an effective amount of at least one biologically active ingredient, wherein the coating is saliva-soluble and comprises between about 20% and about 120% by weight of the tape and has a flake value of less than about 20 and a release value of about 90 to 100.
20. The coated monofilament dental tape of claim 19, wherein the monofilament dental tape is shred-resistant.
21. The coated monofilament dental tape of claim 19, wherein the crystal control substance is selected from the group consisting of long chain fatty alcohols or mixtures thereof and liquid surfactants having the standard formula:
wherein R1 to R4 represent H or aliphatic acyl groups having from 10 to 30 carbon atoms and the sum of w, x, y, and z is from between about 20 and about 80.
22. The coated monofilament dental tape of claim 19, wherein the long chain fatty alcohol has the standard formula:

R—OH
wherein R represents a long chain alkyl group having from 10 to 30 carbon atom.
23. The coated monofilament dental tape of claim 19, wherein the at least one biologically active ingredient is selected from the group consisting of antimicrobial, anti-tartar, anti-plaque, whitening, cleaning, desensitizing, antibiotic, anti-inflammatory, anti-gingivitis ingredients, prostaglandin (PGE2), and C-reactive protein control substances.
24. The coated monofilament dental tape of claim 23, wherein the antimicrobial substance is selected from the group consisting of chlorhexidine, cetylpyridinium chloride, domaphen bromide, triclosan, metronidazole, and mixtures thereof.
25. The coated monofilament dental tape of claim 19, wherein the coating further comprises a wax selected from the group consisting of paraffin waxes, microcrystalline waxes, petroleum waxes, and natural waxes.
26. The coated monofilament dental tape of claim 19, further comprising a sweetening agent.
27. The coated monofilament dental tape of claim 19, further comprising a flavoring agent.
28. The coated monofilament dental tape of claim 19, further comprising an abrasive agent.
29. The coated monofilament dental tape of claim 19, wherein the coating exhibits minimum cracking, fracturing, and flaking when physically removing biofilms from interproximal and subgingival surfaces.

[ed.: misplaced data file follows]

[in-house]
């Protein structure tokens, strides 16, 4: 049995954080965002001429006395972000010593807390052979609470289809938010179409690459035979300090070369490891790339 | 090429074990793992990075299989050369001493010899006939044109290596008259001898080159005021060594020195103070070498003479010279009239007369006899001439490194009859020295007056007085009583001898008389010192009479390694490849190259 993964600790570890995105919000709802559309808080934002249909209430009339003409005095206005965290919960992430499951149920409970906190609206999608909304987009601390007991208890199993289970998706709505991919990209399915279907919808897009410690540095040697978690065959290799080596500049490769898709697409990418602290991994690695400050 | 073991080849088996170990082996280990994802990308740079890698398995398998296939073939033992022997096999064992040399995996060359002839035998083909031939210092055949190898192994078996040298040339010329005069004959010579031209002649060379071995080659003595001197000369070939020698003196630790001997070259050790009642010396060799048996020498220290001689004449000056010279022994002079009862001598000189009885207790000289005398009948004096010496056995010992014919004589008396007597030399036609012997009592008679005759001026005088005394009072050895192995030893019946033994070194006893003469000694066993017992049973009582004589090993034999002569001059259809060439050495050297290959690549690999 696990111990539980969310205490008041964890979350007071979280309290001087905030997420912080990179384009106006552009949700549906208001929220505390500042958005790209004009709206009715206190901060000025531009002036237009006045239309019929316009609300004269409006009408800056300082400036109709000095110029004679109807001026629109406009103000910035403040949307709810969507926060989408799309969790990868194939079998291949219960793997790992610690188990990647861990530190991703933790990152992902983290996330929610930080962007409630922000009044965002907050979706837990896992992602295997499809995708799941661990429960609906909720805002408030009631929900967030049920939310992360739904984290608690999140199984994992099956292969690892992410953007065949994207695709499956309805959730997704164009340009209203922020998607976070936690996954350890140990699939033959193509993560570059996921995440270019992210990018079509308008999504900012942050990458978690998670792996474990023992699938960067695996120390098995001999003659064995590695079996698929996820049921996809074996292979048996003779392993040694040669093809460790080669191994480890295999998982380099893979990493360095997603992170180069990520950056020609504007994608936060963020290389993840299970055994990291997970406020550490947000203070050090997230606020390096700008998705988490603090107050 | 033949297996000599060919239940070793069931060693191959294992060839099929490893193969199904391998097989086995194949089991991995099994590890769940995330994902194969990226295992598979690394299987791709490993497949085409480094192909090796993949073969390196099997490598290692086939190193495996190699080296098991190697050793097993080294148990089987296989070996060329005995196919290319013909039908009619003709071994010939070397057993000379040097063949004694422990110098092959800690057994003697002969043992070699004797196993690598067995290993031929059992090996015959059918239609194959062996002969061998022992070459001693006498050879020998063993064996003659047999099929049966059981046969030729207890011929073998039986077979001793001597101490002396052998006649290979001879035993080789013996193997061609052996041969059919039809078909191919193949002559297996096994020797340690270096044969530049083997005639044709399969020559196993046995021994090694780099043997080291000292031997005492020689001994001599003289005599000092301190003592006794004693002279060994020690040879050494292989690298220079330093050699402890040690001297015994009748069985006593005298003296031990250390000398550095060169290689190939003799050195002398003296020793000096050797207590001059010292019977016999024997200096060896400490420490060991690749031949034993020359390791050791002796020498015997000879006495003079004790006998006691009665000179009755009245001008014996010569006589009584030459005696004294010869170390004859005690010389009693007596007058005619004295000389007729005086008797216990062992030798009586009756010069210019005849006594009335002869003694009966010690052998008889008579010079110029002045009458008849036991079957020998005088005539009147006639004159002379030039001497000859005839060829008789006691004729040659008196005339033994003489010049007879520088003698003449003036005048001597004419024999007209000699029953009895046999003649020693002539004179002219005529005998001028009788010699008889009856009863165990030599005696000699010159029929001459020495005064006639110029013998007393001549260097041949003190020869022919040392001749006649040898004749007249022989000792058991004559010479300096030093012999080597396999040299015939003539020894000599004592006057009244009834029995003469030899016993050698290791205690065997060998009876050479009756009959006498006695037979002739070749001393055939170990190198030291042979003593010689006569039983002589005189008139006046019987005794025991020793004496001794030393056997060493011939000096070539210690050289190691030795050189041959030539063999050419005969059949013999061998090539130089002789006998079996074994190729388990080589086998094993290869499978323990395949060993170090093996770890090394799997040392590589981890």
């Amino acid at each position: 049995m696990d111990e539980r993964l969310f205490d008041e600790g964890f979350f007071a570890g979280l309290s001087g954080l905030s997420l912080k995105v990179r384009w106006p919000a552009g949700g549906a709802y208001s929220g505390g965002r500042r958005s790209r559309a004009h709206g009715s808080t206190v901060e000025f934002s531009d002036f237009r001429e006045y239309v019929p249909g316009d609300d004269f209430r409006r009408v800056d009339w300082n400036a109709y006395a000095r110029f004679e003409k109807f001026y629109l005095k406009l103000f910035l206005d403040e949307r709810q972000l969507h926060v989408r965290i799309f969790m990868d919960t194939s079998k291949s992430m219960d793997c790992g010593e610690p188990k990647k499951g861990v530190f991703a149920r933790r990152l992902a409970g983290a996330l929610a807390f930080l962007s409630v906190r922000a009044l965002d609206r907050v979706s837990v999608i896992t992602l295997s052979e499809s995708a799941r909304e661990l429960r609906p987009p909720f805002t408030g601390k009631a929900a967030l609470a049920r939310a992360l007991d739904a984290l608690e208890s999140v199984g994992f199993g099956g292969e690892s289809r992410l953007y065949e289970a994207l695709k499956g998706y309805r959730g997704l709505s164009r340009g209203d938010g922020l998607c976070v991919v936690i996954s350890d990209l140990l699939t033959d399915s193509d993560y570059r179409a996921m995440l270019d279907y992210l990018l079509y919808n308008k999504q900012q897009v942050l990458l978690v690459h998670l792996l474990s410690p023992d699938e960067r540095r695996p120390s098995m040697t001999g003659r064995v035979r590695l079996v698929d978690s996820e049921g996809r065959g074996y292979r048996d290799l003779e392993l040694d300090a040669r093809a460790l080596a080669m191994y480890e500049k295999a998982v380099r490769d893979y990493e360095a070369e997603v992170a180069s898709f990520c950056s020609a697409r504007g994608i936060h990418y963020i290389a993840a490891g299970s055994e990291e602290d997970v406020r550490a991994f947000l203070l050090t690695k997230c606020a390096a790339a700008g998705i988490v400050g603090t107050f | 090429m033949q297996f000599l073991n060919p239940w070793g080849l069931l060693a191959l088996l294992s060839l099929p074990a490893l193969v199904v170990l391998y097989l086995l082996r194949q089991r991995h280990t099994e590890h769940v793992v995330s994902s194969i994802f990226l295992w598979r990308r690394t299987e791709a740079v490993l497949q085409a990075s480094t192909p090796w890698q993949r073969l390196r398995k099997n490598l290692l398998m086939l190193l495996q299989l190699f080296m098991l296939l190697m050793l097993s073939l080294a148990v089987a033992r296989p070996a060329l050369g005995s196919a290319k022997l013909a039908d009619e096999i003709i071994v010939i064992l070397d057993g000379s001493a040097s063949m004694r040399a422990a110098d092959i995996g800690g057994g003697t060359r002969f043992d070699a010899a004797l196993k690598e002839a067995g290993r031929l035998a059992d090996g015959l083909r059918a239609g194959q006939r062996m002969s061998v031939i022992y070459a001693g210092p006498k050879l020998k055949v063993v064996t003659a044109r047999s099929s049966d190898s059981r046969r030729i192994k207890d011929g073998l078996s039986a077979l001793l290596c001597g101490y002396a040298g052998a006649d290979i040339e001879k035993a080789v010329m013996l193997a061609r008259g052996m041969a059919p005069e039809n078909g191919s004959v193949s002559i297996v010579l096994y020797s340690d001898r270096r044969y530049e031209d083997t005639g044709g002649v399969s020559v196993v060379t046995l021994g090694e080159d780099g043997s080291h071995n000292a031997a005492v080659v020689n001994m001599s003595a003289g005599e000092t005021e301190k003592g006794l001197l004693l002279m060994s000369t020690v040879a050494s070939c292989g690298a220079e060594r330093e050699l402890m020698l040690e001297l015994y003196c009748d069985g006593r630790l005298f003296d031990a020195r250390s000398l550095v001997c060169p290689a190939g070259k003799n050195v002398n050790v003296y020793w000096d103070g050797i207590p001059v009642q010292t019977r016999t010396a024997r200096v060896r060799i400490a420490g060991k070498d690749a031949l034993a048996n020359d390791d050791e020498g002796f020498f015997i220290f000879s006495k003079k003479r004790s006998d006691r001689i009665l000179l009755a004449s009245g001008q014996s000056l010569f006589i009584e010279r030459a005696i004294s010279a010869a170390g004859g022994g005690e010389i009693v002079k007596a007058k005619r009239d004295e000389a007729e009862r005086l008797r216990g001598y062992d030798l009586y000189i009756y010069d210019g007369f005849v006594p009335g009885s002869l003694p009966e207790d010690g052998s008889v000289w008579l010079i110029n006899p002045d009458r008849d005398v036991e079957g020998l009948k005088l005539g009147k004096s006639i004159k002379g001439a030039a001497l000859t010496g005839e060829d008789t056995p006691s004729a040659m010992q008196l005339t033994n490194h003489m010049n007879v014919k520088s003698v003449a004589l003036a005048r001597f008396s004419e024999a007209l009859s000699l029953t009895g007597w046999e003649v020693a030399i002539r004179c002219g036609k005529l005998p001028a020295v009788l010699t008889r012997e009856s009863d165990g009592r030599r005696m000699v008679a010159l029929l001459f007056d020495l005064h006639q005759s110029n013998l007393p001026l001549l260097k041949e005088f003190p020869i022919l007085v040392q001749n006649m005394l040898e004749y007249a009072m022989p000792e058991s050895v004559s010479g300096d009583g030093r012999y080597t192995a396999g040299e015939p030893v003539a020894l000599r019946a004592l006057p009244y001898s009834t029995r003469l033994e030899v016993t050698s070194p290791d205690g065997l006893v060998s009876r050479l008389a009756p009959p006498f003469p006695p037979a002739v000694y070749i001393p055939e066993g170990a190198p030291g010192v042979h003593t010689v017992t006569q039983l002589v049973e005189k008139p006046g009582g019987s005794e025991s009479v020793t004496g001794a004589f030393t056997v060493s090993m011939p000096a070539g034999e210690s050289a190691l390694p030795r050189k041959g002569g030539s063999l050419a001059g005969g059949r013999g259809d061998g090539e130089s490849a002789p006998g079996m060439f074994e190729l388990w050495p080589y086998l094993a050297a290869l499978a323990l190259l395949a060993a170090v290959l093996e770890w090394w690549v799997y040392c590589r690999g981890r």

30. The coated monofilament dental tape of claim 19, wherein the at least one biologically active ingredient is releasable upon working into and physically removing biofilms from interproximal and subgingival spaces.
31. The costed monofilament dental tape of claim 19, wherein the coating is substantially crystal-free.
32. A method of manufacturing a coated monofilament dental tape having a substantive coating comprising at least one crystal control substance and an effective amount of at least one biologically active ingredient, wherein the coating is saliva-soluble and comprises between about 20% and about 120% by weight of the tape and has a flake value of less than about 20 and a release value of about 90 to 100, the method comprising the steps of:
a. introducing the tape to a loading means containing the coating which is fluid and maintained substantially uniform, while being held at a temperature above the melting temperature of the coating;
b. removing excess coating from the tape by doctoring or calendering the excess coating off the coated tape after coating, and
c. cooling the coated tape and winding the same onto master spools prior to bobbin winding.
Description
CROSS-REFERENCE TO RELATED APPLICATIONS

This application is a continuation of application Ser. No. 09/935,921, filed 23 Aug. 2001, now U.S. Pat. No. 6,609,527. That application claims priority from now abandoned U.S. Provisional Application Ser. No. 60/263,220, filed 22 Jan. 2001, the disclosure of which is hereby incorporated herein by reference.

FIELD OF THE INVENTION

The present invention relates to improved dental tapes. Specifically, the improved dental tapes of the present invention contain substantially crystal-free coatings that: (a) comprise from 20 to 120% by weight of the floss filament, (b) are saliva soluble and (c) exhibit a minimum of flaking. Yet these coatings are released in total into the oral cavity during flossing and can contain ingredients such as abrasives that work with the tape to help physically remove biofilms from interproximal and subgingival surfaces, and chemotherapeutic ingredients affecting oral health and subsequent systemic diseases caused or exacerbated by poor oral health. These coatings are particularly adapted to monofilament dental tapes.

BACKGROUND OF THE INVENTION

Historically the purpose of dental floss was: (1) to dislodge and remove decomposing food material that accumulated at interproximal and subgingival surfaces and could not be removed by brushing or rinsing, and (2) to dislodge and remove bacteria, plaque and/or calculus that accumulated since the previous flossing and/or cleaning.